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Aim for the Ace! (エースをねらえ!, Ēsu o Nerae!) is a classic Shoujo manga created by Sumika Yamamoto, which ran from 1973 to 1980 in Margaret. It was later adapted into an anime in 1973. Highly influential to shoujo, it had several series throughout the 70's and 80's and a live-action movie in 2004. It has been dubbed and distributed in Europe, in French, Italian, German and Spanish.

The story focuses on Hiromi Oka, who is an ordinary high school girl whose one wish is to be as good at tennis as the girl who is best in the school, the graceful "Madame Butterfly" Reika Ryuuzaki. Her coach Jin Munakata sees potential in her, and the rest of the series tells of her struggles and victories, on and off the court.

There was also a 1979 animated movie, which has higher quality animation, since movies have a higher budget than a TV series.

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The first TV series note , as well as the movie and the OVA's were directed by Osamu Dezaki, who directed many classic anime including Tomorrow's Joe, The Rose of Versailles, and the OVA's for Black Jack.

GunBuster starts out as an Affectionate Parody of this series before evolving into its own thing.


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Aim for the Ace! provides examples of:

  • Adaptation Expansion: The last OVA series (appropriately subtitled "Final Stage") picks up where the manga ended and wraps up some loose ends, most importantly Hiromi's relationship with Toudou.
  • Alpha Bitch: Reika starts out acting like this, being the queen bee and at first angered that a newcomer like Hiromi could possibly have made the top five, but she warms up to her eventually.
  • Art Evolution:
    • The first two TV series (and to an extent the movie) basically had Sumika Yamamoto's artsyle with Akio Sugino's personal touches; in the OVAs, however, Akio Sugino's art-style is in full effect (so it's also an Art Shift at the same time).
    • The manga started as what you'd expect from a shoujo manga of the time to looking more semi-realistic and defined by the end of its run.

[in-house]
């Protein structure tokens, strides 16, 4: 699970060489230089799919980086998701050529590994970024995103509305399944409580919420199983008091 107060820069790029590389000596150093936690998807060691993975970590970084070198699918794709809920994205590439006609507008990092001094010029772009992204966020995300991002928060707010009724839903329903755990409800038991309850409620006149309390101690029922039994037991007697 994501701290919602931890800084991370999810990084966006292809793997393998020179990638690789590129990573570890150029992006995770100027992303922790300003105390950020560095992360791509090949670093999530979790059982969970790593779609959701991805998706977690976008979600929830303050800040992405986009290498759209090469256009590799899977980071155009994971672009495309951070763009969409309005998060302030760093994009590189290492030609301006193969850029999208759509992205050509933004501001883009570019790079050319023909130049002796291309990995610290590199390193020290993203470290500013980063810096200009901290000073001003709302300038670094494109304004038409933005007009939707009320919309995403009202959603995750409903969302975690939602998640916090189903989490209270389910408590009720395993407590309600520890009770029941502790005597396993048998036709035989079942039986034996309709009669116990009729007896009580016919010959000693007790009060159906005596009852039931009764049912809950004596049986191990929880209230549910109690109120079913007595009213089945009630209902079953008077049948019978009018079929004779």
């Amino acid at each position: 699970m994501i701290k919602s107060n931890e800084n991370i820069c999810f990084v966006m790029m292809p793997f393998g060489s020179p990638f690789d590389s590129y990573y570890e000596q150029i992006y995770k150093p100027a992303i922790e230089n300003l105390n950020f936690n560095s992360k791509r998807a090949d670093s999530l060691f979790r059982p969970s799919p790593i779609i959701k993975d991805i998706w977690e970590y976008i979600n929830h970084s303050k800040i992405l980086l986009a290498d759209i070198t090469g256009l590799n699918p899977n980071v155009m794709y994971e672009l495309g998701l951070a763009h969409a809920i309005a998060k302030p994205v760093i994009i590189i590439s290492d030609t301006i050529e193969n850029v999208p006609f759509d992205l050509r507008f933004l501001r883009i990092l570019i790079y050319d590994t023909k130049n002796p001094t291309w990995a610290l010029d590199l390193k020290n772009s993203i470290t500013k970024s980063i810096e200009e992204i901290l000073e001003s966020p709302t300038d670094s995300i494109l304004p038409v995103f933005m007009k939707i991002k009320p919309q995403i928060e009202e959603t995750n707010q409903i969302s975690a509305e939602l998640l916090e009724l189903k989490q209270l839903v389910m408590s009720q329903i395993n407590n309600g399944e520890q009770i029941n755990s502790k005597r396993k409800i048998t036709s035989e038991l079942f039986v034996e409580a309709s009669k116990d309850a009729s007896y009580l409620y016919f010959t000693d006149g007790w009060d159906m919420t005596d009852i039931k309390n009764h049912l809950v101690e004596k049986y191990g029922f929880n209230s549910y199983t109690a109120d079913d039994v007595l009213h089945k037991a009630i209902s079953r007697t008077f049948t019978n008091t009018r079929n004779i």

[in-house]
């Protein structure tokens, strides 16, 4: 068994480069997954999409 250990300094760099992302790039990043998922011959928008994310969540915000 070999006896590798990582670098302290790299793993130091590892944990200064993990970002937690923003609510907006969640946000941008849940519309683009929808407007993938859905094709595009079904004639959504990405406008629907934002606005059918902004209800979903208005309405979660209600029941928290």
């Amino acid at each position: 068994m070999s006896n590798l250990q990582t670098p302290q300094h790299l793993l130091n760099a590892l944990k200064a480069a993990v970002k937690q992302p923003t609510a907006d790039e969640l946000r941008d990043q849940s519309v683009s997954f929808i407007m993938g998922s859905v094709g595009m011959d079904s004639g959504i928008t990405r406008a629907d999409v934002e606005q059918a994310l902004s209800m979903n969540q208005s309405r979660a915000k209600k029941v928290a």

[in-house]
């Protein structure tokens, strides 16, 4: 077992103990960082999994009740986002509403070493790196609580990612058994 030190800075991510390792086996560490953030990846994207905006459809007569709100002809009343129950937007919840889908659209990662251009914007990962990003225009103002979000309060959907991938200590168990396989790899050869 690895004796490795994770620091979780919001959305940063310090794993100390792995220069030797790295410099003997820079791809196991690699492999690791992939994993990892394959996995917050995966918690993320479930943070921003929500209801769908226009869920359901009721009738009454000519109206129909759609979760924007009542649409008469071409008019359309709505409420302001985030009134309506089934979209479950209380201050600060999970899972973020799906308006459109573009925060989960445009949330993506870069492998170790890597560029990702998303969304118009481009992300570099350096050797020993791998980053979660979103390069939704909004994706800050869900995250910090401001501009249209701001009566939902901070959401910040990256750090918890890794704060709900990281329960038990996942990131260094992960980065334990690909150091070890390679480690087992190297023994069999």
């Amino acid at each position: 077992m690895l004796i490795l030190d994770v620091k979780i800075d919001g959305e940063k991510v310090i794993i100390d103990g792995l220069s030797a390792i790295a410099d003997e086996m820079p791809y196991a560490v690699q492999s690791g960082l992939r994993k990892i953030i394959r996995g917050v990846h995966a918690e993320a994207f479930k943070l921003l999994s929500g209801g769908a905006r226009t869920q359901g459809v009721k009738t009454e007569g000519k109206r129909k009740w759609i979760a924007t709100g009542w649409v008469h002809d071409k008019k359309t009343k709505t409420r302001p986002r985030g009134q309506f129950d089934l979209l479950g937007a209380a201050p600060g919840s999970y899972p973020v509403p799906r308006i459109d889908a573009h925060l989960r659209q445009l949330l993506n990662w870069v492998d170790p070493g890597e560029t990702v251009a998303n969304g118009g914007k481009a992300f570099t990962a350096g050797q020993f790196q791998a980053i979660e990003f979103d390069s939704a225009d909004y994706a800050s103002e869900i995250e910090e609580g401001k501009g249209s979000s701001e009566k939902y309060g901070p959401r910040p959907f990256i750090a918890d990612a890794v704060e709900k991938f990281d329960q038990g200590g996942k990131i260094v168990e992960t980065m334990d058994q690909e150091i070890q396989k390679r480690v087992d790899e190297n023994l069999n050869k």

• Back Story: Jin's expands on why he wants his girls to be strong after training.
  • Chick Magnet: How many girls in the cast have feelings for Munakata?
  • Cute Kitten: Hiromi's cat Goemon. As well as his white "kittymama" and their babies.
  • Defrosting Ice Queen: Reika.
  • Doorstopper: A 3000 page manga! Mostly because of its long running and popularity over many years.
  • Ending Theme: One of the earliest examples of the "mellower, sad ending tune" formula, "Shiroi Tennis Court".
  • Huge Schoolgirl: Ranko was this in the past, and her family introduced her to tennis to work through these issues.
  • Locked Out of the Loop: When Munakata dies, Hiromi and the team are in the USA. Todou, Ranko and Oosaki find out but don't tell her so she won't lose her matches. (Todou has already lost his' due to the shock). Neither is happy about it, and specially since Hiromi has an enormous Heroic BSoD when she returns home and finds out...
  • Love Bubbles: Happens when Reika's around.
  • Love Dodecahedron: Hiromi and Reika are both in love with Munakata. (And Ranko also is attracted to him, though they're half-siblings. He falls for Hiromi. And then he kicks it. Additionally, Todou never really stops liking Hiromi after they break up due to Munakata's veto.
  • Ill Man: Munakata. He has leukemia... and actually dies.
  • Melodrama: There are a ton of dramatic moments that are exaggerated to the point of parody. It's also one of the reasons why so many Japanese people, male and female, love the show so much.
  • Second Love: Played with interestingly. Hiromi's first love was her fellow tennis player Todou, but Coach Munakata vetoed their relationship because he wanted her to focus in her career first and foremost. Then he became this trope to Hiromi... and then he died of his illness. And later, Hiromi and Todou find each other again.
  • Signature Headgear: Reika's big pink bow, the team captain's white barrettes, and Kyoko's awful orange bow-buns.
  • Star-Crossed Lovers: Hiromi and Munakata, because he already was dying of leukemia when he met her and they fell in love.
  • To Be a Master: Perfectly exemplifies the Japanese attitude of doing your best in everything (ganbarimasu).
  • Your Days Are Numbered: Munakata's backstory. He was a great tennis player but was diagnosed with leukemia when he was atop of his career — and told that he had only three years from then on. He became a coach to find a heir/heiress before he died.


Alternative Title(s): Aim For The Ace

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